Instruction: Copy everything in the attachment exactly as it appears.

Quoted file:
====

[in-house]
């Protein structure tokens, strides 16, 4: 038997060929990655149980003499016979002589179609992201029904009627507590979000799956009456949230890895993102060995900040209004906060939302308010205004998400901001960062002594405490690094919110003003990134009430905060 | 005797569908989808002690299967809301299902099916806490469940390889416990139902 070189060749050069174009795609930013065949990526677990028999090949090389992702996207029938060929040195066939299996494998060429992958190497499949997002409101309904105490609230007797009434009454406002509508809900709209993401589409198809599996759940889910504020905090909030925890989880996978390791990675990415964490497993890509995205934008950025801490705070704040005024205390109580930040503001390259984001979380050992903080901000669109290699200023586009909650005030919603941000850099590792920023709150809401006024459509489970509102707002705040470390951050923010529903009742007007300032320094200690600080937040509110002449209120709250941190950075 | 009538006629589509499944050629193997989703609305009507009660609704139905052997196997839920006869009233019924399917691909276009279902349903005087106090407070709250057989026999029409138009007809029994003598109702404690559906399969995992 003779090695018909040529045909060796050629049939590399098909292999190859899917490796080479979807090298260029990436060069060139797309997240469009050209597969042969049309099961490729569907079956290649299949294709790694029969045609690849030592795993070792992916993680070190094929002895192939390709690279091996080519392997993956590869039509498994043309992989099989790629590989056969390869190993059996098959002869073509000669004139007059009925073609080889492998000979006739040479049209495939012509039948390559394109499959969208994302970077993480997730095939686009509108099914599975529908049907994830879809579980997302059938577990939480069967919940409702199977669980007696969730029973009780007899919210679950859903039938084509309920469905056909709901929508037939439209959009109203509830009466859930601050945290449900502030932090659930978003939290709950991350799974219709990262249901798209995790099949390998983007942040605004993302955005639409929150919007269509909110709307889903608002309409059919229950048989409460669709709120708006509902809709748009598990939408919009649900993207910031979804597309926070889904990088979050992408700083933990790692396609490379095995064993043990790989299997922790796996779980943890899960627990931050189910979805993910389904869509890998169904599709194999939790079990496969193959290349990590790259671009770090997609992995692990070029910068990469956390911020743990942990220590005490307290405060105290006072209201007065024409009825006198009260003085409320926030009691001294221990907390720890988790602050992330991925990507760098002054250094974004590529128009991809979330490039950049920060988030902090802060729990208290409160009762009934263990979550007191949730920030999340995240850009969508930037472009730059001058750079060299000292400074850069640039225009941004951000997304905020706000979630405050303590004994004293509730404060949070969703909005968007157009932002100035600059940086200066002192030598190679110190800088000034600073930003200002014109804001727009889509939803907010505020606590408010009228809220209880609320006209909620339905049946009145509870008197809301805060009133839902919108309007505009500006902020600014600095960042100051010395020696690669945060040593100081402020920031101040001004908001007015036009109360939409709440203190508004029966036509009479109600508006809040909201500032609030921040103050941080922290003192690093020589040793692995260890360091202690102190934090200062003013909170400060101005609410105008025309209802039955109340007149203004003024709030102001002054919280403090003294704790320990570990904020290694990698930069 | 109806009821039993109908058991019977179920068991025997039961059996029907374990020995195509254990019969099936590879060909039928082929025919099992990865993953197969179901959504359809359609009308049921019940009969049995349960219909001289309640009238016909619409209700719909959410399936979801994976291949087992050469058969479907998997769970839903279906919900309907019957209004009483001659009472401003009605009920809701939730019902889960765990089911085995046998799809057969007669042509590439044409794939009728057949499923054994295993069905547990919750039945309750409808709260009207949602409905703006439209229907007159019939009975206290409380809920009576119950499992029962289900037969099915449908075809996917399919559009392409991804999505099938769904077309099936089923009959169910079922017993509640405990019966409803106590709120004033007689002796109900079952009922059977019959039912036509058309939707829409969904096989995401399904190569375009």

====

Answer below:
[in-house]
């Protein structure tokens, strides 16, 4: 038997060929990655149980003499016979002589179609992201029904009627507590979000799956009456949230890895993102060995900040209004906060939302308010205004998400901001960062002594405490690094919110003003990134009430905060 | 005797569908989808002690299967809301299902099916806490469940390889416990139902 070189060749050069174009795609930013065949990526677990028999090949090389992702996207029938060929040195066939299996494998060429992958190497499949997002409101309904105490609230007797009434009454406002509508809900709209993401589409198809599996759940889910504020905090909030925890989880996978390791990675990415964490497993890509995205934008950025801490705070704040005024205390109580930040503001390259984001979380050992903080901000669109290699200023586009909650005030919603941000850099590792920023709150809401006024459509489970509102707002705040470390951050923010529903009742007007300032320094200690600080937040509110002449209120709250941190950075 | 009538006629589509499944050629193997989703609305009507009660609704139905052997196997839920006869009233019924399917691909276009279902349903005087106090407070709250057989026999029409138009007809029994003598109702404690559906399969995992 003779090695018909040529045909060796050629049939590399098909292999190859899917490796080479979807090298260029990436060069060139797309997240469009050209597969042969049309099961490729569907079956290649299949294709790694029969045609690849030592795993070792992916993680070190094929002895192939390709690279091996080519392997993956590869039509498994043309992989099989790629590989056969390869190993059996098959002869073509000669004139007059009925073609080889492998000979006739040479049209495939012509039948390559394109499959969208994302970077993480997730095939686009509108099914599975529908049907994830879809579980997302059938577990939480069967919940409702199977669980007696969730029973009780007899919210679950859903039938084509309920469905056909709901929508037939439209959009109203509830009466859930601050945290449900502030932090659930978003939290709950991350799974219709990262249901798209995790099949390998983007942040605004993302955005639409929150919007269509909110709307889903608002309409059919229950048989409460669709709120708006509902809709748009598990939408919009649900993207910031979804597309926070889904990088979050992408700083933990790692396609490379095995064993043990790989299997922790796996779980943890899960627990931050189910979805993910389904869509890998169904599709194999939790079990496969193959290349990590790259671009770090997609992995692990070029910068990469956390911020743990942990220590005490307290405060105290006072209201007065024409009825006198009260003085409320926030009691001294221990907390720890988790602050992330991925990507760098002054250094974004590529128009991809979330490039950049920060988030902090802060729990208290409160009762009934263990979550007191949730920030999340995240850009969508930037472009730059001058750079060299000292400074850069640039225009941004951000997304905020706000979630405050303590004994004293509730404060949070969703909005968007157009932002100035600059940086200066002192030598190679110190800088000034600073930003200002014109804001727009889509939803907010505020606590408010009228809220209880609320006209909620339905049946009145509870008197809301805060009133839902919108309007505009500006902020600014600095960042100051010395020696690669945060040593100081402020920031101040001004908001007015036009109360939409709440203190508004029966036509009479109600508006809040909201500032609030921040103050941080922290003192690093020589040793692995260890360091202690102190934090200062003013909170400060101005609410105008025309209802039955109340007149203004003024709030102001002054919280403090003294704790320990570990904020290694990698930069 | 109806009821039993109908058991019977179920068991025997039961059996029907374990020995195509254990019969099936590879060909039928082929025919099992990865993953197969179901959504359809359609009308049921019940009969049995349960219909001289309640009238016909619409209700719909959410399936979801994976291949087992050469058969479907998997769970839903279906919900309907019957209004009483001659009472401003009605009920809701939730019902889960765990089911085995046998799809057969007669042509590439044409794939009728057949499923054994295993069905547990919750039945309750409808709260009207949602409905703006439209229907007159019939009975206290409380809920009576119950499992029962289900037969099915449908075809996917399919559009392409991804999505099938769904077309099936089923009959169910079922017993509640405990019966409803106590709120004033007689002796109900079952009922059977019959039912036509058309939707829409969904096989995401399904190569375009």